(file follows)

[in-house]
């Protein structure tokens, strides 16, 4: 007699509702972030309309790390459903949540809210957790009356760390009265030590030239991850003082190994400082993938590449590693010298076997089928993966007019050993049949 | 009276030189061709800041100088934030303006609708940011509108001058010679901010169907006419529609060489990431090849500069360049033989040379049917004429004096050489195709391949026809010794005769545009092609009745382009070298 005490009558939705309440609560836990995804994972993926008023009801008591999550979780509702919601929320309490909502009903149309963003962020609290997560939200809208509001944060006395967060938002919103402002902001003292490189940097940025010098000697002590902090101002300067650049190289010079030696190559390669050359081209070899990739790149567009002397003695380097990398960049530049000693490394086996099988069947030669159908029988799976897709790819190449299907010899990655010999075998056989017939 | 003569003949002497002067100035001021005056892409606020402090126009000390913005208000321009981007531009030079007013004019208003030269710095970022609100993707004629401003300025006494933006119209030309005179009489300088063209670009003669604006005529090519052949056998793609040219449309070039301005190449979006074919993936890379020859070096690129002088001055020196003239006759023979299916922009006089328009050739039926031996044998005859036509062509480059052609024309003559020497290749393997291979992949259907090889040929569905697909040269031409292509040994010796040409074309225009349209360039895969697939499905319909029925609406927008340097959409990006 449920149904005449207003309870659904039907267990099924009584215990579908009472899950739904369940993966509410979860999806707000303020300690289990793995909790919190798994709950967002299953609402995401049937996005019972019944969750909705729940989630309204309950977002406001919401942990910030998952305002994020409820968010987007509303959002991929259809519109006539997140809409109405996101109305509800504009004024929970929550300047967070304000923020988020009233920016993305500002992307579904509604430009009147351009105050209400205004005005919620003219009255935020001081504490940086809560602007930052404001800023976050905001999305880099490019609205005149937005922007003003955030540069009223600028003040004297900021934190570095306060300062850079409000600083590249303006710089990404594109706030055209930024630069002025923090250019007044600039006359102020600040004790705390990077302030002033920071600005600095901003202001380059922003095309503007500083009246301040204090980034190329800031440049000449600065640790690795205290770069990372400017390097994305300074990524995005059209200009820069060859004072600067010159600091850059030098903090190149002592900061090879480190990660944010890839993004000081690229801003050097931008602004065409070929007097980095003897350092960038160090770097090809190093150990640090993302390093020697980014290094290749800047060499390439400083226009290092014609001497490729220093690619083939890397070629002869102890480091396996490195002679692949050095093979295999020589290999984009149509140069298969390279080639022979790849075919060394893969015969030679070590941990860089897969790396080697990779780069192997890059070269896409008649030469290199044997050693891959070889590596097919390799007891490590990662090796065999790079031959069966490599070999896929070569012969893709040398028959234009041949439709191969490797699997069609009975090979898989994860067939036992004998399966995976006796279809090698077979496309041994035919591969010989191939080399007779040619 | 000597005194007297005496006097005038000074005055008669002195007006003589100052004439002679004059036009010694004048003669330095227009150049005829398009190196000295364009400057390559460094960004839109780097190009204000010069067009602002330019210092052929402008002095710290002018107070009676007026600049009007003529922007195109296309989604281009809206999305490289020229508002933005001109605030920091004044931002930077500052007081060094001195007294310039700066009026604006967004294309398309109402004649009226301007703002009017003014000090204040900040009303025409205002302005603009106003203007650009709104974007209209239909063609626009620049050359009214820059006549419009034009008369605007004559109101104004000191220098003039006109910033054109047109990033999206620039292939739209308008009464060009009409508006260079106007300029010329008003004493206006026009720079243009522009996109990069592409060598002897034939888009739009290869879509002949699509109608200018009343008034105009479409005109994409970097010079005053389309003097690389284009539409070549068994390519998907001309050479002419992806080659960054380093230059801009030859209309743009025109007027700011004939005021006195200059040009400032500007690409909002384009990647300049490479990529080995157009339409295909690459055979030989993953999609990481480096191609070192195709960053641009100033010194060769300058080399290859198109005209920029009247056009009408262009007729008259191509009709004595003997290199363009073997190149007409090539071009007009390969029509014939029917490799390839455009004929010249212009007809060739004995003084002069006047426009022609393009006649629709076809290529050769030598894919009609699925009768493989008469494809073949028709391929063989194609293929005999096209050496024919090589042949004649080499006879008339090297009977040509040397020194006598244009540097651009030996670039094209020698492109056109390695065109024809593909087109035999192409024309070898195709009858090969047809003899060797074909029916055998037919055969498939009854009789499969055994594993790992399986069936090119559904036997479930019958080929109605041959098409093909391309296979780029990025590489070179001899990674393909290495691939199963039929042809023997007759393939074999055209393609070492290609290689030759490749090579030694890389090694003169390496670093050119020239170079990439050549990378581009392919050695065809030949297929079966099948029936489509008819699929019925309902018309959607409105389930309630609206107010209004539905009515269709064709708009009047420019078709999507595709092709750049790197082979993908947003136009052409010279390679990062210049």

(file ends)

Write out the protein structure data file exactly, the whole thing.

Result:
[in-house]
């Protein structure tokens, strides 16, 4: 007699509702972030309309790390459903949540809210957790009356760390009265030590030239991850003082190994400082993938590449590693010298076997089928993966007019050993049949 | 009276030189061709800041100088934030303006609708940011509108001058010679901010169907006419529609060489990431090849500069360049033989040379049917004429004096050489195709391949026809010794005769545009092609009745382009070298 005490009558939705309440609560836990995804994972993926008023009801008591999550979780509702919601929320309490909502009903149309963003962020609290997560939200809208509001944060006395967060938002919103402002902001003292490189940097940025010098000697002590902090101002300067650049190289010079030696190559390669050359081209070899990739790149567009002397003695380097990398960049530049000693490394086996099988069947030669159908029988799976897709790819190449299907010899990655010999075998056989017939 | 003569003949002497002067100035001021005056892409606020402090126009000390913005208000321009981007531009030079007013004019208003030269710095970022609100993707004629401003300025006494933006119209030309005179009489300088063209670009003669604006005529090519052949056998793609040219449309070039301005190449979006074919993936890379020859070096690129002088001055020196003239006759023979299916922009006089328009050739039926031996044998005859036509062509480059052609024309003559020497290749393997291979992949259907090889040929569905697909040269031409292509040994010796040409074309225009349209360039895969697939499905319909029925609406927008340097959409990006 449920149904005449207003309870659904039907267990099924009584215990579908009472899950739904369940993966509410979860999806707000303020300690289990793995909790919190798994709950967002299953609402995401049937996005019972019944969750909705729940989630309204309950977002406001919401942990910030998952305002994020409820968010987007509303959002991929259809519109006539997140809409109405996101109305509800504009004024929970929550300047967070304000923020988020009233920016993305500002992307579904509604430009009147351009105050209400205004005005919620003219009255935020001081504490940086809560602007930052404001800023976050905001999305880099490019609205005149937005922007003003955030540069009223600028003040004297900021934190570095306060300062850079409000600083590249303006710089990404594109706030055209930024630069002025923090250019007044600039006359102020600040004790705390990077302030002033920071600005600095901003202001380059922003095309503007500083009246301040204090980034190329800031440049000449600065640790690795205290770069990372400017390097994305300074990524995005059209200009820069060859004072600067010159600091850059030098903090190149002592900061090879480190990660944010890839993004000081690229801003050097931008602004065409070929007097980095003897350092960038160090770097090809190093150990640090993302390093020697980014290094290749800047060499390439400083226009290092014609001497490729220093690619083939890397070629002869102890480091396996490195002679692949050095093979295999020589290999984009149509140069298969390279080639022979790849075919060394893969015969030679070590941990860089897969790396080697990779780069192997890059070269896409008649030469290199044997050693891959070889590596097919390799007891490590990662090796065999790079031959069966490599070999896929070569012969893709040398028959234009041949439709191969490797699997069609009975090979898989994860067939036992004998399966995976006796279809090698077979496309041994035919591969010989191939080399007779040619 | 000597005194007297005496006097005038000074005055008669002195007006003589100052004439002679004059036009010694004048003669330095227009150049005829398009190196000295364009400057390559460094960004839109780097190009204000010069067009602002330019210092052929402008002095710290002018107070009676007026600049009007003529922007195109296309989604281009809206999305490289020229508002933005001109605030920091004044931002930077500052007081060094001195007294310039700066009026604006967004294309398309109402004649009226301007703002009017003014000090204040900040009303025409205002302005603009106003203007650009709104974007209209239909063609626009620049050359009214820059006549419009034009008369605007004559109101104004000191220098003039006109910033054109047109990033999206620039292939739209308008009464060009009409508006260079106007300029010329008003004493206006026009720079243009522009996109990069592409060598002897034939888009739009290869879509002949699509109608200018009343008034105009479409005109994409970097010079005053389309003097690389284009539409070549068994390519998907001309050479002419992806080659960054380093230059801009030859209309743009025109007027700011004939005021006195200059040009400032500007690409909002384009990647300049490479990529080995157009339409295909690459055979030989993953999609990481480096191609070192195709960053641009100033010194060769300058080399290859198109005209920029009247056009009408262009007729008259191509009709004595003997290199363009073997190149007409090539071009007009390969029509014939029917490799390839455009004929010249212009007809060739004995003084002069006047426009022609393009006649629709076809290529050769030598894919009609699925009768493989008469494809073949028709391929063989194609293929005999096209050496024919090589042949004649080499006879008339090297009977040509040397020194006598244009540097651009030996670039094209020698492109056109390695065109024809593909087109035999192409024309070898195709009858090969047809003899060797074909029916055998037919055969498939009854009789499969055994594993790992399986069936090119559904036997479930019958080929109605041959098409093909391309296979780029990025590489070179001899990674393909290495691939199963039929042809023997007759393939074999055209393609070492290609290689030759490749090579030694890389090694003169390496670093050119020239170079990439050549990378581009392919050695065809030949297929079966099948029936489509008819699929019925309902018309959607409105389930309630609206107010209004539905009515269709064709708009009047420019078709999507595709092709750049790197082979993908947003136009052409010279390679990062210049």